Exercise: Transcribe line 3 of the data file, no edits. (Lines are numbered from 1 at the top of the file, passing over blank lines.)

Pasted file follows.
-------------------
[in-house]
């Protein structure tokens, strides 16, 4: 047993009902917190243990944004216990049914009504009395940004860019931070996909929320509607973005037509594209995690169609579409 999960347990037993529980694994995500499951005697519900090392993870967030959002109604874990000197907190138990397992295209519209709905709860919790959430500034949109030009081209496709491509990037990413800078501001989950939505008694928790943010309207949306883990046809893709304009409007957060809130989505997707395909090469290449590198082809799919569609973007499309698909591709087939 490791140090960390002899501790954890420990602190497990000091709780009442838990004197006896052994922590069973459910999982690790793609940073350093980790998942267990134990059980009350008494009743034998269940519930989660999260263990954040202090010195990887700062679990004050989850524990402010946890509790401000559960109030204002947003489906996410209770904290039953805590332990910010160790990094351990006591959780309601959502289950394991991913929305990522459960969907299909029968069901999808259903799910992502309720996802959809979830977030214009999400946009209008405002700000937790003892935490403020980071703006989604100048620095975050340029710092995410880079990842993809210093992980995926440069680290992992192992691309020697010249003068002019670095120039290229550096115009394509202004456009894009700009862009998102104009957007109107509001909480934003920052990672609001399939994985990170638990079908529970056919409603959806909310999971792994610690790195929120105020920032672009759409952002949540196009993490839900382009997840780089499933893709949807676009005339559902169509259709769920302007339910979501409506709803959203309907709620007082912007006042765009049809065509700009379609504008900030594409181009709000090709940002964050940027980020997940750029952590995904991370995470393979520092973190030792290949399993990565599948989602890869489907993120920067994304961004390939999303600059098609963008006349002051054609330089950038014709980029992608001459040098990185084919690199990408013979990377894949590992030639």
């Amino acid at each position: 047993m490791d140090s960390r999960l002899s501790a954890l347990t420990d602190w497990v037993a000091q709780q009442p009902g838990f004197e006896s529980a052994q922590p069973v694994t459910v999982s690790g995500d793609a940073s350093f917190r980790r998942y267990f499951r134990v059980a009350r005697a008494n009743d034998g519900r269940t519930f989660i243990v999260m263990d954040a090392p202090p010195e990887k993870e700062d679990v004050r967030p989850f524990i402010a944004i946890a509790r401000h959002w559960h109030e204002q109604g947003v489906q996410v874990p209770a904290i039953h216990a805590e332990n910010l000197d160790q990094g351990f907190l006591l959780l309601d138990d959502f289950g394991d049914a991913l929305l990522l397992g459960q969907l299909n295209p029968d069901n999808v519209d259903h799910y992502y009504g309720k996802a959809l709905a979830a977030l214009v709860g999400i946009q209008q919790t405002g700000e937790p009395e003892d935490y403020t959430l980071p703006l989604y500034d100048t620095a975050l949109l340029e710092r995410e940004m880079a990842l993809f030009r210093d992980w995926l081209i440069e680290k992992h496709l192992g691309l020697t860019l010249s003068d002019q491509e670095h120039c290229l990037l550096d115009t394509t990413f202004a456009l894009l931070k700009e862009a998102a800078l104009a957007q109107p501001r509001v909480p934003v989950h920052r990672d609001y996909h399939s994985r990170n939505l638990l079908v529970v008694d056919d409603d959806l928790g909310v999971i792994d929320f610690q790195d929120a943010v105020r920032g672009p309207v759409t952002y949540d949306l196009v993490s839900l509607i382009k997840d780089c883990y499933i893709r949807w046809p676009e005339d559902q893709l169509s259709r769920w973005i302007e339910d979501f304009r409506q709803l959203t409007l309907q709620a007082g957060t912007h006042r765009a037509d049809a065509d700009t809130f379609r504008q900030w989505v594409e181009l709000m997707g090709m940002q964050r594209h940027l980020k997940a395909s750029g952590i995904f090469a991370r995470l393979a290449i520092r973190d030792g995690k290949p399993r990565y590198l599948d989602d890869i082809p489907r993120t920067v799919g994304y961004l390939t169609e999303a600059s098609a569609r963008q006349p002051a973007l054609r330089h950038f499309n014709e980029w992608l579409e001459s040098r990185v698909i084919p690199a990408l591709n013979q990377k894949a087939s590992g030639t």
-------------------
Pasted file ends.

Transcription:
């Amino acid at each position: 047993m490791d140090s960390r999960l002899s501790a954890l347990t420990d602190w497990v037993a000091q709780q009442p009902g838990f004197e006896s529980a052994q922590p069973v694994t459910v999982s690790g995500d793609a940073s350093f917190r980790r998942y267990f499951r134990v059980a009350r005697a008494n009743d034998g519900r269940t519930f989660i243990v999260m263990d954040a090392p202090p010195e990887k993870e700062d679990v004050r967030p989850f524990i402010a944004i946890a509790r401000h959002w559960h109030e204002q109604g947003v489906q996410v874990p209770a904290i039953h216990a805590e332990n910010l000197d160790q990094g351990f907190l006591l959780l309601d138990d959502f289950g394991d049914a991913l929305l990522l397992g459960q969907l299909n295209p029968d069901n999808v519209d259903h799910y992502y009504g309720k996802a959809l709905a979830a977030l214009v709860g999400i946009q209008q919790t405002g700000e937790p009395e003892d935490y403020t959430l980071p703006l989604y500034d100048t620095a975050l949109l340029e710092r995410e940004m880079a990842l993809f030009r210093d992980w995926l081209i440069e680290k992992h496709l192992g691309l020697t860019l010249s003068d002019q491509e670095h120039c290229l990037l550096d115009t394509t990413f202004a456009l894009l931070k700009e862009a998102a800078l104009a957007q109107p501001r509001v909480p934003v989950h920052r990672d609001y996909h399939s994985r990170n939505l638990l079908v529970v008694d056919d409603d959806l928790g909310v999971i792994d929320f610690q790195d929120a943010v105020r920032g672009p309207v759409t952002y949540d949306l196009v993490s839900l509607i382009k997840d780089c883990y499933i893709r949807w046809p676009e005339d559902q893709l169509s259709r769920w973005i302007e339910d979501f304009r409506q709803l959203t409007l309907q709620a007082g957060t912007h006042r765009a037509d049809a065509d700009t809130f379609r504008q900030w989505v594409e181009l709000m997707g090709m940002q964050r594209h940027l980020k997940a395909s750029g952590i995904f090469a991370r995470l393979a290449i520092r973190d030792g995690k290949p399993r990565y590198l599948d989602d890869i082809p489907r993120t920067v799919g994304y961004l390939t169609e999303a600059s098609a569609r963008q006349p002051a973007l054609r330089h950038f499309n014709e980029w992608l579409e001459s040098r990185v698909i084919p690199a990408l591709n013979q990377k894949a087939s590992g030639t």